Lesson 2 – PPA is better when it is at the same time as another teacher.

I have been lucky enough this year to work alongside a very experienced teacher who started teaching in the school in 1980 over this time she has really worked out what is worth spending time on and what is not. Having PPA alongside another teacher allowed me to share and discuss planning and also avoid procrastination. The PPA time I have spent when shared has been much more effective and cut down the work I need to do outside of the PPA time.

Lesson 3 –  Have a marking table

Organising your space effectively can help you be more efficient and one key way of doing this is to have all work to be marked located on one table. It is better to avoid piles of marking anyway by marking work during the lesson but if that is not possible then at least you can make things easy for yourself by keeping the work open on the page.

Lesson 4 – Class dojo can be very effective

I had seen class dojo on placement and also used by another teacher at Rhewl but never really seen it as being that effective. I felt it would be hard to give points during the lesson and I do struggle a bit at this but giving children points for being ready and for completing a good amount of work seems to have a positive effect on behaviour in the classroom. It also avoids using too many stickers!

Lesson 5 – Don’t be afraid to move the tables

I have never really been afraid to move the tables be that moving them out the way to create a spaceship in the classroom or moving them into lines for a Victorian style lesson but this year I moved them for good. I felt that a horse shoe shape that I had seen it special needs classrooms would be beneficial for all learners it allows them to see the board easier as they are all facing it, they can still collaborate with a partner and it allows for face to face conversations as I move around the classroom. One strength of this is that it has been recognised as an effective strategy by other staff in the school with them moving or considering moving their tables. I have felt an improvement in concentration, listening and the quality of quantity of work following moving the tables.

Extra lesson

I feel that I have learnt a lot this year and it is difficult to just choose 5. I have written blog posts on the others but the key I believe is to not stop developing as a teacher. By reading about, watching videos on and discussing education with fellow teachers I am able to find new solutions to problems and novel ways to keep children engaged.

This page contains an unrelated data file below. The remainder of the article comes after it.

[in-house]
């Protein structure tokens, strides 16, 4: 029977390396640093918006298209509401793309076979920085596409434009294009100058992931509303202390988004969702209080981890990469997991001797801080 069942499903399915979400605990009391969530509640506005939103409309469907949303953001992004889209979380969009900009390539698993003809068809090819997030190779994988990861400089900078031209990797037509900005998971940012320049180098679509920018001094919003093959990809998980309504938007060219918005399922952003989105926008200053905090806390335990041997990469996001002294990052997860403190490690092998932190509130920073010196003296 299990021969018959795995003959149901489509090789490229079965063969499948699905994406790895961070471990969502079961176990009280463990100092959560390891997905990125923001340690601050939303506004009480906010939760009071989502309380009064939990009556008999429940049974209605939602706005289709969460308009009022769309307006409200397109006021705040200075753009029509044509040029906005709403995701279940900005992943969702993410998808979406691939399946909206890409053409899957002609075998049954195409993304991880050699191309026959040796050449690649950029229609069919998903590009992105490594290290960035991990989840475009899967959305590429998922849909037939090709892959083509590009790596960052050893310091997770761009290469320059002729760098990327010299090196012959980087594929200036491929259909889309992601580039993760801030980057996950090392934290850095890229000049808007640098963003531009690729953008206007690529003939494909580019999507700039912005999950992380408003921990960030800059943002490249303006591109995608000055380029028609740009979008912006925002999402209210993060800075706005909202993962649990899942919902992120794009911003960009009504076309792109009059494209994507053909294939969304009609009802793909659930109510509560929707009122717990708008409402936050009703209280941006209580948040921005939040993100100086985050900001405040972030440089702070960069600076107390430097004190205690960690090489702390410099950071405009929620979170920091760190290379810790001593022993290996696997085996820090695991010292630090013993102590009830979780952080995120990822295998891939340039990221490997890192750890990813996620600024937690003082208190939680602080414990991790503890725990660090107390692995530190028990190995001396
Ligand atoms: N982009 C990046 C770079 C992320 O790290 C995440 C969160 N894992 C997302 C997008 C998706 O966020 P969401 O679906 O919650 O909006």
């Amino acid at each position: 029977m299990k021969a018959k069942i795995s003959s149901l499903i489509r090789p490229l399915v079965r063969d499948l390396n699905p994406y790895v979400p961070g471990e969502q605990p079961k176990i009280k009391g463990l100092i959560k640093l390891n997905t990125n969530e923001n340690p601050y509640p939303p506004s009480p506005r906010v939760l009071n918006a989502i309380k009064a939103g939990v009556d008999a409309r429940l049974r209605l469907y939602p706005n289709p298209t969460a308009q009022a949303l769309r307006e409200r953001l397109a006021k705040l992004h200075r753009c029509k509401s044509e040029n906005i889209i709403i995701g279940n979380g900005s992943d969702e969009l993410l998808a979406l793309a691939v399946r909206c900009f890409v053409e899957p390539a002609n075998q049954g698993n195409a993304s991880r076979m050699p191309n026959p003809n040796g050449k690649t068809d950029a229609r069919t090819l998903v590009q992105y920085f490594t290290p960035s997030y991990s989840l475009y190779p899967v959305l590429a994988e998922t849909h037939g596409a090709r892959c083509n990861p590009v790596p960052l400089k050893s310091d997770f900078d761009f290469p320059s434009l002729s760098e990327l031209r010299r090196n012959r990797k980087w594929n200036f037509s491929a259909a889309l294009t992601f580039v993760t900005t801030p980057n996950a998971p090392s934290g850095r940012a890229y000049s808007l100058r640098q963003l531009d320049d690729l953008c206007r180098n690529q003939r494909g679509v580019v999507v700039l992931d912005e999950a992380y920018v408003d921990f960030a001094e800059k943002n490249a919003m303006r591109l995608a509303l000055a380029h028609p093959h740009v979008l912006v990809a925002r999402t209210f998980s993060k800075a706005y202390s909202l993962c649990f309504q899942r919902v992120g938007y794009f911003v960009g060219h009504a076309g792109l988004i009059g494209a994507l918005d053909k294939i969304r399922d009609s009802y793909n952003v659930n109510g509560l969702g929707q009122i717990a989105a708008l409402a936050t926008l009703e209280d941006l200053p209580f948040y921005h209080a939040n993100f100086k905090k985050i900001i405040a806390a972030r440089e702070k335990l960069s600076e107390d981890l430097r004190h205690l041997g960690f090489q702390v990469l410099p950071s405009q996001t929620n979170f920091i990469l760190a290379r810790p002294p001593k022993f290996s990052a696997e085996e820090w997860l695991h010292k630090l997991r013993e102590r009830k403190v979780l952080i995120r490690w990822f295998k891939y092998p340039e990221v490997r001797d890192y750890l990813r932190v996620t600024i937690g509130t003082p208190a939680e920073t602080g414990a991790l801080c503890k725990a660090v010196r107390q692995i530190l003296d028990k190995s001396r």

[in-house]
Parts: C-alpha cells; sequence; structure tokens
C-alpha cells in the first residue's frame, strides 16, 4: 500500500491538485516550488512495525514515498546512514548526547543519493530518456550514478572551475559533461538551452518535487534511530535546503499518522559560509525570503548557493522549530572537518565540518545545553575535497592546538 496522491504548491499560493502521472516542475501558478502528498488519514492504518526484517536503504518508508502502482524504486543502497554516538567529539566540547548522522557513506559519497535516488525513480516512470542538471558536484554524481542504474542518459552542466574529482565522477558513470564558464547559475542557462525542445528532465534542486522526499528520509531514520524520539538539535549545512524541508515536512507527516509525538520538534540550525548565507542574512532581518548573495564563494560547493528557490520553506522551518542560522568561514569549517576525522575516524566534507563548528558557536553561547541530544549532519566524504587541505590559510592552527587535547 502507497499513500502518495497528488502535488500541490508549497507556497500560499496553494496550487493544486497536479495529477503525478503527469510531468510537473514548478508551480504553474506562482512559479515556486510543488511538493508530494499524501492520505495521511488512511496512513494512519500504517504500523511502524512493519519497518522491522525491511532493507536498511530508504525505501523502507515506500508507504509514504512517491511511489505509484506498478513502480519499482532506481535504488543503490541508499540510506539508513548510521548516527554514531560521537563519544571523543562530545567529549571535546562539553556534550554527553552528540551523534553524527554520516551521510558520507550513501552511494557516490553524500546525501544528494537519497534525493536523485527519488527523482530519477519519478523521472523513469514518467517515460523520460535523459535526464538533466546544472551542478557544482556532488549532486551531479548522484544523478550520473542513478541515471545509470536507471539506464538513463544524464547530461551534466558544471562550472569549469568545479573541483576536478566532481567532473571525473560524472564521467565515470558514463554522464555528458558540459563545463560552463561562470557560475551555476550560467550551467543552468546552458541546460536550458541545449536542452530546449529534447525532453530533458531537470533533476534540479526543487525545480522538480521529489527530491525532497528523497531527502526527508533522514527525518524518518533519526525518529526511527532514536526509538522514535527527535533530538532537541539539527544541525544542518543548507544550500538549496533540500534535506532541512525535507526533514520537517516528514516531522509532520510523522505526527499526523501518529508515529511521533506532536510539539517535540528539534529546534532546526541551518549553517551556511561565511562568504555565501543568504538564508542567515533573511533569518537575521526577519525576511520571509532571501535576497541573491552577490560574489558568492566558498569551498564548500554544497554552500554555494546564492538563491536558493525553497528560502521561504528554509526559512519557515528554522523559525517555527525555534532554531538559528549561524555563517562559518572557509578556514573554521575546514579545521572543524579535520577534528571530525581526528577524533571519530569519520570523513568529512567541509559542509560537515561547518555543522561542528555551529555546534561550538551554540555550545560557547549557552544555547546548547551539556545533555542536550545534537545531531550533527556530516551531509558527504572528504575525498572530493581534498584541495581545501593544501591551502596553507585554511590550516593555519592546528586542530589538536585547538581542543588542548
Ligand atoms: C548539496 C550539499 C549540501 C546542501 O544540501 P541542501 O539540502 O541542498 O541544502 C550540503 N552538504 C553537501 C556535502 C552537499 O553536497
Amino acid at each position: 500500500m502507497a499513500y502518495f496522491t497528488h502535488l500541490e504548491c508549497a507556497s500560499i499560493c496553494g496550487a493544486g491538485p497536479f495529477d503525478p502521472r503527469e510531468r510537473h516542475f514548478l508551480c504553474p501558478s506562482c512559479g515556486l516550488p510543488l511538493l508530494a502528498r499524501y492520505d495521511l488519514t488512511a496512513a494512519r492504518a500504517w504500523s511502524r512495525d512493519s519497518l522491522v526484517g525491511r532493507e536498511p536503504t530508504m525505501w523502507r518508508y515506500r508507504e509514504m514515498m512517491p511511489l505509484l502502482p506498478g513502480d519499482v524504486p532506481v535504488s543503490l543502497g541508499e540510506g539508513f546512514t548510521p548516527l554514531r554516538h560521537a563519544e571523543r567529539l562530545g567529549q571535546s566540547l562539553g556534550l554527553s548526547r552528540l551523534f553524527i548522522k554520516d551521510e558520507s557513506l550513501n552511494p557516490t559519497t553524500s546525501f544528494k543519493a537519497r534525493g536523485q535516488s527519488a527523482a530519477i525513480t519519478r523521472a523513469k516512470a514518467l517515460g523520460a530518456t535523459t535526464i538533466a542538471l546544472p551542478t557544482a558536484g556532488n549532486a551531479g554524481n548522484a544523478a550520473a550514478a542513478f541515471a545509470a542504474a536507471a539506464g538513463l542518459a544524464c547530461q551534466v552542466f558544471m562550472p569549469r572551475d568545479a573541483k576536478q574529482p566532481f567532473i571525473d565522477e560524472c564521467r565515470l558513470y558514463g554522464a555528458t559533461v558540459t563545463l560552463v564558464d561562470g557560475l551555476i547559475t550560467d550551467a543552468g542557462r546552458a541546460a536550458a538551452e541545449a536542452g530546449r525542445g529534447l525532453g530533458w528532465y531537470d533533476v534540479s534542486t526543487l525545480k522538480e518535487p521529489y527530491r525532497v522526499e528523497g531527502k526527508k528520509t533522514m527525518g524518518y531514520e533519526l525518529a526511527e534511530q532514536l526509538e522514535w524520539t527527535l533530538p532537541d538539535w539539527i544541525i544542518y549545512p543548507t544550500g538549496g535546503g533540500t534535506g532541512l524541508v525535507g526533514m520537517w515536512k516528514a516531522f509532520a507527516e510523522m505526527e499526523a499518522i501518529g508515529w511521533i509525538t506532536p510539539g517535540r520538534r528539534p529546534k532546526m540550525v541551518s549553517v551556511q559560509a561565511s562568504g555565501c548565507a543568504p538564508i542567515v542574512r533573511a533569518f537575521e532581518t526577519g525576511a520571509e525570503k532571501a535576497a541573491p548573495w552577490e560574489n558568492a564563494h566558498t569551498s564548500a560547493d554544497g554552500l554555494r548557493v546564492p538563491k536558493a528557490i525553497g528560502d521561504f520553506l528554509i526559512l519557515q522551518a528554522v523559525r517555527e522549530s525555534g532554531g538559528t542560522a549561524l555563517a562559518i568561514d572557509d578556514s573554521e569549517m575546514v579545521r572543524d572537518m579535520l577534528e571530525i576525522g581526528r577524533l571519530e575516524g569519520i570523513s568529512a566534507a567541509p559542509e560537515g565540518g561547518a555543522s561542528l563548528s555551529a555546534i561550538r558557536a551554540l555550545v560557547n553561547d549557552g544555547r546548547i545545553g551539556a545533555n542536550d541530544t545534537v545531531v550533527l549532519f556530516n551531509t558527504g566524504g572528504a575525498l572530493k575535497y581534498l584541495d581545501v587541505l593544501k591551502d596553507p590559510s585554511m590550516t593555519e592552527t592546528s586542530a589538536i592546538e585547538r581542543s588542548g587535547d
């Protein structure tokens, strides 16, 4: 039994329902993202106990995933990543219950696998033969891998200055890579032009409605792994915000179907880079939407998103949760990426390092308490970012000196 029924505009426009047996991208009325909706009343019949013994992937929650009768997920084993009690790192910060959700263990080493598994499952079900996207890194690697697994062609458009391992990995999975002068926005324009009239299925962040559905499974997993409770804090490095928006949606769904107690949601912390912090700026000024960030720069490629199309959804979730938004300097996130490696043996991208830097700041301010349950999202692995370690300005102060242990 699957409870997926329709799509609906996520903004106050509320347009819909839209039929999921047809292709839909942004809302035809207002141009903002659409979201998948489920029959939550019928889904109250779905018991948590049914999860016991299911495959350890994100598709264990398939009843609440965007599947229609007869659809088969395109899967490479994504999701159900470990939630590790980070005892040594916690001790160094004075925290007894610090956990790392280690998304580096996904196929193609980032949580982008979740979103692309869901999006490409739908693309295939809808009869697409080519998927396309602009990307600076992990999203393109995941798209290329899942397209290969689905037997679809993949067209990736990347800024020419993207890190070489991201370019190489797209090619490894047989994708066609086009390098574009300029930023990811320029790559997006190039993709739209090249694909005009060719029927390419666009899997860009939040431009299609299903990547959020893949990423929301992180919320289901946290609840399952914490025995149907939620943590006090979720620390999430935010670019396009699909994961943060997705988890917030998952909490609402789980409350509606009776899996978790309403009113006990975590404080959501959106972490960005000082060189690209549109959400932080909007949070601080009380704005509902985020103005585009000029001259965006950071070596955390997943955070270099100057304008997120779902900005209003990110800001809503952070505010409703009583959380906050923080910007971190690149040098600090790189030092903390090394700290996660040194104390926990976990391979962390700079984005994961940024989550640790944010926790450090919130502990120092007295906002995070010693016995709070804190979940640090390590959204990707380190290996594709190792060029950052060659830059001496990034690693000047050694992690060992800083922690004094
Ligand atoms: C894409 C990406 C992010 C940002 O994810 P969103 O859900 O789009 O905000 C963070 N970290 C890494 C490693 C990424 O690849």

Wednesday, 16 September 2015

Three reasons i'm glad i'm studying for a Masters in Education

Wales MEP/MYA Cymru

I am now entering the third year of my Masters in Education through Wales MEP and feel it is worth reflecting on why i'm glad i'm still studying on it. 

Having started the MEP at the same time as my NQT year there was a clear split between colleagues who had completed their PGCE and their motivation towards further study. Approximately half were keen to embrace the challenge and the rest were keen to stop studying and simply focus upon their role as a teacher. I would argue that after studying for two years there is no good reason for not embracing the masters if you are able to. That said after my first year in teaching I wrote a post on the lessons learnt in my first year of teaching reflecting that, "the MEP is hard work (really hard)" and it is, there is no getting away from it. It really has been important to prioritise the time spent working on the Masters completing assignments and learning activities. However as stated then the professional development gained from it is good and that brings me on to the first reason why i'm glad i'm still studying.

High Quality CPD

In regular discussions with educational colleagues through professional networks such as #primaryrocks and ATL (other educational chats and unions are available) a lack of high quality CPD is often mentioned. Throughout the Masters I have completed assignments and therefore studied, researched, discussed and evaluated data in schools, barriers to learning, poverty, behaviour, SEN (special educational needs) and the LNF (literacy and numeracy framework. A breadth of issues across education that has led to a greater understanding of my role and a definite improvement in my confidence in approaching these issues within my classroom and the wider school environment.


The MEP has also led to greater opportunity to collaborate with educational professionals across all four key stages. Students on the masters have a greater understanding of where learners are coming from and where they are going as they transition along the path of lifelong learning. Working with a wide range of education professionals has allowed me as an individual to both share ideas and discuss experiences from working in education and therefore learn from others experiences bringing new ideas into my classroom and helping others bring ideas into theirs. The staff in my school have always been keen to read the assignments I have written and share the experience I have gained through the MEP.

Reflective Practice